Banking, Finance & Services
As New York Attorney General Eliot Spitzer charges American International Group (AIG) executives with collusion in an insurance brokerage kickback scandal, a paper trail stretching back a decade reveals that AIG used offshore shell companies to skirt the law.
KPMG, the accounting firm under investigation for selling questionable tax shelters, will pay $456 million and accept an outside monitor of its operations under terms of an agreement with prosecutors that heads off an indictment of the firm, people briefed on the deal said yesterday.
American Insurance Group (AIG), the world's largest insurance company, considered suing the U.S. government over the terms of a massive $182 billion bailout that rescued it from almost certain bankruptcy.
In the face of criticism over its controversial construction projects, Bechtel has taken media manipulation to the next level, employing a three-pronged approach to weaving a rosy story for the public and investors.
Maurice R. Greenberg, a former titan of the insurance industry who is at the center of a wide-ranging investigation into possible financial manipulation, will not answer regulators' questions today, his lawyer said yesterday.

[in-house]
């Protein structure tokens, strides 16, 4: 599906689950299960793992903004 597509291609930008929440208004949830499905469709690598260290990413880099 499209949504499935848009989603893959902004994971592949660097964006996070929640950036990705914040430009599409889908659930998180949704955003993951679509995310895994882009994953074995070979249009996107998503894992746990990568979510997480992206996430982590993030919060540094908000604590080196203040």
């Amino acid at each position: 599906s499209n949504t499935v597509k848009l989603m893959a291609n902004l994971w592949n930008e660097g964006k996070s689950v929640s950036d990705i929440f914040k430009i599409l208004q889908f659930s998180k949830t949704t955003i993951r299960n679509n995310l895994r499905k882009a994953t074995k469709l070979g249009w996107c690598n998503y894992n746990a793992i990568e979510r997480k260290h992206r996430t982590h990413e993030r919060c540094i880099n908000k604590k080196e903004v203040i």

BlackRock and Two Sigma Investments - both major hedge funds - have been conducting regular private surveys of brokers for wealthy clients. The practice has raised red flags because of Morgan Stanley's role in the Facebook stock market flotation, as well as insider trading scandals at Goldman Sachs.
Investment Technology Group (ITG), a U.S. stock broker, paid a $20.3 million fine for running a secret operation named Project Omega to take advantage of "dark pools" trading orders made by its clients. Experts say that Barclays and Credit Suisse may also soon pay fines for dark pools trading scams.
Mahmoud Karzai, brother to the Afghan president and Abdul Hasin Fahim, brother to the vice-president, are the real symbols of corruption in Afghanistan. Kabul Bank has helped finance their shady deals and contracts with the U.S. military
David Tepper, the founder of New Jersey-based Appaloosa Management, was the world's highest earning hedge fund manager for the second year in a row, according to the Rich List published earlier this month. Tepper earned $3.5 billion in 2012, a major increase on his $2.2 billion take home income in 2012.